Hello fellow plant people!

Hello there! My name is Ali Marvin. I am Lingít and a lifelong Alaskan living in Anchorage. I am a clinical-community psychologist and do clinical work, research, and program development. I am really interested in the blending of Western psychology with traditional Alaska Native culture and what that can open up in terms of culturally aligned interventions. I have done some plant programming that implements healing and want to learn more to deepen this! I also just really love nature and eventually discovered that a love of plants has specifically been in me since I was little. My favorite plant is yarrow! Such a special, beautiful plant, and powerful medicine.

I am very new on my plant journey. I took an introduction to vitalist herbalism course through the Northern Appalachia school of herbalism and ethnobotany online. I have such high praise for the instructor and the course. I would like to take the next course she develops which is more clinically oriented to using herbal remedies. Her program definitely centered Western herbalism as coming from Indigenous peoples and decolonization was a focus of her program. Anyhow, I decided to enroll into the ethnobotany certificate program to deepen my knowledge of plants. I also have a high respect for the importance of solid plant ID skills! I have harvested wild celery, sea lovage, spruce tips, fireweed, dandelion, rose, raspberry leaf, and pineapple weed. I have gotten to practice making medicinal teas, vinegars, honey, and salves. Below is my favorite stand of yarrow I have come across on Jilḵat Ḵwáan (aka near Klukwan).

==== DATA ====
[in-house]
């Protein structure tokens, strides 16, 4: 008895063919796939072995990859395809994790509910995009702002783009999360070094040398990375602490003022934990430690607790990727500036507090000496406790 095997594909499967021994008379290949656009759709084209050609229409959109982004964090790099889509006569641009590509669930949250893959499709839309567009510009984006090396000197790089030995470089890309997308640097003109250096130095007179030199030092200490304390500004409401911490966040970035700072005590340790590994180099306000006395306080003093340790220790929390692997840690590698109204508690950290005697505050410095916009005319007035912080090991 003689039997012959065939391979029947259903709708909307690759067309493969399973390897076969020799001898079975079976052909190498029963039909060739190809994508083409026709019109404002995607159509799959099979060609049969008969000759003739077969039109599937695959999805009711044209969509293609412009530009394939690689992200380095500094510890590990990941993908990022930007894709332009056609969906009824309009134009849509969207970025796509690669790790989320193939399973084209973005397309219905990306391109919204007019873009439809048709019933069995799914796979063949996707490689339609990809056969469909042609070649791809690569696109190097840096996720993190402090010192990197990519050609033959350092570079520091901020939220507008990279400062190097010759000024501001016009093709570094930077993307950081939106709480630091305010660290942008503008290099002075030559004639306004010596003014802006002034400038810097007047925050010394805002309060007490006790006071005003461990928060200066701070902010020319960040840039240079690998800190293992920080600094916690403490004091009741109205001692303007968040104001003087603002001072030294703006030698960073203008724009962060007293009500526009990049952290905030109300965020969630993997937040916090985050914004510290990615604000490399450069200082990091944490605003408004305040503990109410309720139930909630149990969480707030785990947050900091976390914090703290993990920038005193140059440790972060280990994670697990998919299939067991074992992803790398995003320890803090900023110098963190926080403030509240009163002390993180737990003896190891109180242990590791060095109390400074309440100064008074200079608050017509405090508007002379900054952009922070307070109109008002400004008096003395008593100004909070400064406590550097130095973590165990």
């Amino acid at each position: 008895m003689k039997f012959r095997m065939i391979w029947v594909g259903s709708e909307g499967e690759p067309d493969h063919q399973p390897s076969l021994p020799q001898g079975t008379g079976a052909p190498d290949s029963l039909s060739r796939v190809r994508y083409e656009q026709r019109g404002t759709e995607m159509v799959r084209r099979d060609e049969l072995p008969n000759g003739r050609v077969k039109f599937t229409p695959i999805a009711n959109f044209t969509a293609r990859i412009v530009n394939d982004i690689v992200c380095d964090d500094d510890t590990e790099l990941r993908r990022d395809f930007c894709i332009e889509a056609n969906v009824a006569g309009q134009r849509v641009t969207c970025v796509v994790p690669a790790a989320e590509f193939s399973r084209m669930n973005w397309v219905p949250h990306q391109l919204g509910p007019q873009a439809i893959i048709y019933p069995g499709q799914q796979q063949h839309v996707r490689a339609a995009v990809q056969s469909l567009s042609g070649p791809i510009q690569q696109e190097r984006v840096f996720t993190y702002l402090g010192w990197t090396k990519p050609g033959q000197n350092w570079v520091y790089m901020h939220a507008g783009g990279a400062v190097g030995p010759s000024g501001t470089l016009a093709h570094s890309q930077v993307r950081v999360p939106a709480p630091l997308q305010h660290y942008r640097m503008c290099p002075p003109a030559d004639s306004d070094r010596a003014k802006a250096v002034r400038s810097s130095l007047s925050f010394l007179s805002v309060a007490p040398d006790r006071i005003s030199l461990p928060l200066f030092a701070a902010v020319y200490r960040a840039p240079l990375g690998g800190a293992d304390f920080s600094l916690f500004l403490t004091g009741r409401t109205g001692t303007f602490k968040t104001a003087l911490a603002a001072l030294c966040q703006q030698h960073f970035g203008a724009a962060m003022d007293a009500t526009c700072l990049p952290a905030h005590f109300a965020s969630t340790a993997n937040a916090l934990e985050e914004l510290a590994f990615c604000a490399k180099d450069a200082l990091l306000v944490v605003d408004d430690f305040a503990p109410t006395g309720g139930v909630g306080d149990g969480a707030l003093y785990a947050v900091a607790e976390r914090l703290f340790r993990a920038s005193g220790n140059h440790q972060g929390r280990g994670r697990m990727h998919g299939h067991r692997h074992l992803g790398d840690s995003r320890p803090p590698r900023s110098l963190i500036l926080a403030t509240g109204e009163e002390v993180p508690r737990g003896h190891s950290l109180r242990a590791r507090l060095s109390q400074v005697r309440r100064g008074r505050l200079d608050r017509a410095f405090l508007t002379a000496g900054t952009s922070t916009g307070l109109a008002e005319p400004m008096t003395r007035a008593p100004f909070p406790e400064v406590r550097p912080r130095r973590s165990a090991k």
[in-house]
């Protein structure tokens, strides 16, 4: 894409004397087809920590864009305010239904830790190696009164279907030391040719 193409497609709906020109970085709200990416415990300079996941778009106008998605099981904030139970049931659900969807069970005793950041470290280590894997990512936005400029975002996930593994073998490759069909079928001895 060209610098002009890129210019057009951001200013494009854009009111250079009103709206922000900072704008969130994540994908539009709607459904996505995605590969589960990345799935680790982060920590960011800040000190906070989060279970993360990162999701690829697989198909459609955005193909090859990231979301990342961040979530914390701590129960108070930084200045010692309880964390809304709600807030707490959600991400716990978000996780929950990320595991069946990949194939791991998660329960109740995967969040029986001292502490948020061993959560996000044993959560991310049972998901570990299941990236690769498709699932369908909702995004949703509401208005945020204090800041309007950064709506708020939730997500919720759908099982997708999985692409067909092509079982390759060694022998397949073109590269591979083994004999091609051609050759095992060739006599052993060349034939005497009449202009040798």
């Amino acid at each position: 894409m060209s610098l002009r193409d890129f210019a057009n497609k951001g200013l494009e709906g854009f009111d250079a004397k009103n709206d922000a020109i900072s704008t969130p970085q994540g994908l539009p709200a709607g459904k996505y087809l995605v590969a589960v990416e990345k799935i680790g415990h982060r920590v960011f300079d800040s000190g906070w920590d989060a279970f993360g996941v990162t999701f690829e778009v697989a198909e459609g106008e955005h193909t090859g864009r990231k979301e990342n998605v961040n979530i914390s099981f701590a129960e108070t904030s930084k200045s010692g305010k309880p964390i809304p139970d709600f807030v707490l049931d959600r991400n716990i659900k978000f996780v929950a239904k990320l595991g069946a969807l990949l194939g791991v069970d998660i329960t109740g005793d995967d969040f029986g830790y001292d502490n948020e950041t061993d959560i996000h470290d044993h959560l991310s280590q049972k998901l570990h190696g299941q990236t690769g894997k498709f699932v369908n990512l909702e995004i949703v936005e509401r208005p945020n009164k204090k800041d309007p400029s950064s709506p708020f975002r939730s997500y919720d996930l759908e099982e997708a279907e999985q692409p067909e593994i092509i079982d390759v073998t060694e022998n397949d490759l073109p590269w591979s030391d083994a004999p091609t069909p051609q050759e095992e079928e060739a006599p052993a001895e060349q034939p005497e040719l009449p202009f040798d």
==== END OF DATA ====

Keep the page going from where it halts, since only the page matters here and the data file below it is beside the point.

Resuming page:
One comment

  1. Welcome Ali,
    you have a fascinating career paths, I hope this class can contribute some additional pieces to your journey. Yarrow is a beautiful and abundant plant throughout Alaska and inhabits so many different habitats as your picture beautifully illustrates. It is another example of how the sunflower family has diversified its ranges, and adapted to many unique niches across the world. Research has shown that there are large differences in chromosome numbers. Soils in tetraploid (4 sets of chromosomes) sites are indicative of more organic matter and gravel, but less sand, than soils in sites where the hexaploid (6 sets of chromosomes) populations are found. Hexaploid yarrow is allied with sand dune specialists, whereas tetraploid (4 sets of chromosomes) Achillea is associated with grassland and the forest edge. The role of ploidal change in fostering rapid, adaptive divergence in yarrow is adding to this appeal of this fascinating and valuable species on many levels. I sometimes use it in a simple pasta dish.

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